Another Forger Caught

Was Leaving the City With His Coin When Arrested

This afternoon, about 1:15, a tall, smooth-faced young man, wearing a dark brown overcoat and a black crush hat, walked into Bush's bank and presented a check for some $80, signed by Leo Willis. Cashier Oswald West questioned the man before cashing the check, but the forger seemed honest, replying that West could look up the signature if he desired.

The check was cashed, but no sooner had the forger passed out the door when West ran straight for Leo Willis' office [probably in the Reed Opera House], where he learned that it was a forgery. Hastening back to the bank he met Andy Coss, whose services he secured, and they went immediately to the depot on their bicycles, arriving just before the train reached the depot.

West pointed out the forger to Coss just as he was going aboard the train and they both seized the man. He offered considerable resistance at first, but was soon under control and marched to the county jail. Upon being searched, $2[hundred something] was found on his person, $255 of which was gold. Besides this amount he had eight checks already made out and endorsed by Salem business men but had not signed them. He also had the signatures of a number of Salem gentlemen, among whom were Father White and Ben Hayden....[text is increasingly garbled]
Old Depot from 12th/13th side, circa 1889
(Salem Library Historic Photos, misdated to 1920,
but clearly related to this image labeled 1889.
See also this image and this image
with baggage end we see today fully restored.)

Friday, June 14, 2019

City Council, June 17th - Just Raise the Gas Tax Already!

As we consider a Climate Action Plan and the initial assessment that 55% of the city's greenhouse gas pollution come from transportation, it is curious that Council has, at least for the moment, decided to pass on a local gas tax.

Council meets on Monday for a formal Work Session on new revenue, and they'll be discussing an operating fee and an employee-paid payroll tax only.

In a very general way, it seems like we are badly missing on the notion that we should tax things we want less of and reduce taxes on things we want more of.

Others will have more to say on the operating fee and payroll tax.

And maybe after Cap and Invest is settled at the Legislature, a path to a local gas tax devoted to climate action on transportation will be clearer.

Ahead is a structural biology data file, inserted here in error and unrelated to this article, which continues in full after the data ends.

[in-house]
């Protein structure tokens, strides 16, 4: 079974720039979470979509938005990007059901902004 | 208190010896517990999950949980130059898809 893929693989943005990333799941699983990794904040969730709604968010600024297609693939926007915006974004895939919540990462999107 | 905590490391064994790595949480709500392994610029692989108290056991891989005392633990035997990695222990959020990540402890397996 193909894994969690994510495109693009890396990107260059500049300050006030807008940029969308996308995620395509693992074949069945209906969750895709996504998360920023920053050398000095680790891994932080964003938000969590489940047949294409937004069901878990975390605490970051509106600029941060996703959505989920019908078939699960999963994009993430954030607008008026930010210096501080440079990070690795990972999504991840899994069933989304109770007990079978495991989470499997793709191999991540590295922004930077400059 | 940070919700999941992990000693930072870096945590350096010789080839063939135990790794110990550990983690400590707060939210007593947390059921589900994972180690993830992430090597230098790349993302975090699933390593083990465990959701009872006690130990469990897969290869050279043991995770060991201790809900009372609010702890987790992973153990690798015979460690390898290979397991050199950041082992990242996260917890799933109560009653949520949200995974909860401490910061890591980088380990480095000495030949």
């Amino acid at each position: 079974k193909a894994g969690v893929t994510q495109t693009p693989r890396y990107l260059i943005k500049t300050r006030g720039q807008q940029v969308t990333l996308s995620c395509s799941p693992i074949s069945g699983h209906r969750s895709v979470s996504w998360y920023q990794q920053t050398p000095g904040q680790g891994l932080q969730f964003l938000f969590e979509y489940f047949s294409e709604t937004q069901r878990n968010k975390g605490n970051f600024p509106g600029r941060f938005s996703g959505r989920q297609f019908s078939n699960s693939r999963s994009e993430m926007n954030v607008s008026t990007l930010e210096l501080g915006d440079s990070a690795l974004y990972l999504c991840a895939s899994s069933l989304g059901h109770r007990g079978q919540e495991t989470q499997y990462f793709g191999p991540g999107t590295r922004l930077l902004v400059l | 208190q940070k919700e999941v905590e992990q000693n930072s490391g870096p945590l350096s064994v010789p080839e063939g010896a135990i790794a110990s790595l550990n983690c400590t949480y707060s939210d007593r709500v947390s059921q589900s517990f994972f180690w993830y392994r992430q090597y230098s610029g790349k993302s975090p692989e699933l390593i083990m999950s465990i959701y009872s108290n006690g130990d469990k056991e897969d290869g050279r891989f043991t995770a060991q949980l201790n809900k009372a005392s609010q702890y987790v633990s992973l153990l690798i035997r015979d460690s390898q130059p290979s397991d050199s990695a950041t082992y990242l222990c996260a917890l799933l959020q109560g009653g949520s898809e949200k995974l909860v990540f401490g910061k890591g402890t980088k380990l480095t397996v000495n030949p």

There's a "hockey stick" spike for you - via Twitter

Leslie Venti's brother, Jason Box, in the news
As a footnote on greenhouse gas pollution and climate, Greenland is in the news, and in a bad way. This is far afield, and ordinarily wouldn't be noticed here, but you may recall a local connection.

Jason Box in Esquire (2015) - via Twitter

Thursday, June 13, 2019

Weird Defeatism and Autoist Bias on Bikes and Emissions

Earlier this week there was a funny piece in Salem Reporter about the City's failure to improve walking and biking rates. It's hard to land on a reading of it, and perhaps the ambiguity is intentional, that "view from nowhere." But in this ambiguity it does not illuminate very much, and it shies away from useful analysis.
Study projects Salem's greenhouse gas emissions could grow by 2035

The analysis suggests the city likely won’t convince people to trade cars for bikes or sidewalks any time soon. And it arrives at a time when councilors are debating measures to study and reduce the city’s carbon footprint.
The headline changed over a couple of days, and perhaps this is merely SEO and click-traffic maneuvering. (Get those hate-clicks about bikes?) But its evolution points to a problematic framing away from reporting on emissions and towards opinion about mobility. The whole thing is just a little odd.

Headline on the 11th

New headline on the 12th, more defeatist
The difficulty with improving walking and biking rates is real and true. But fundamentally the story's frame seems to be "the City's tryin' real hard, and the obdurate citizens just aren't responding...People loooove to drive, and won't be changing any time soon."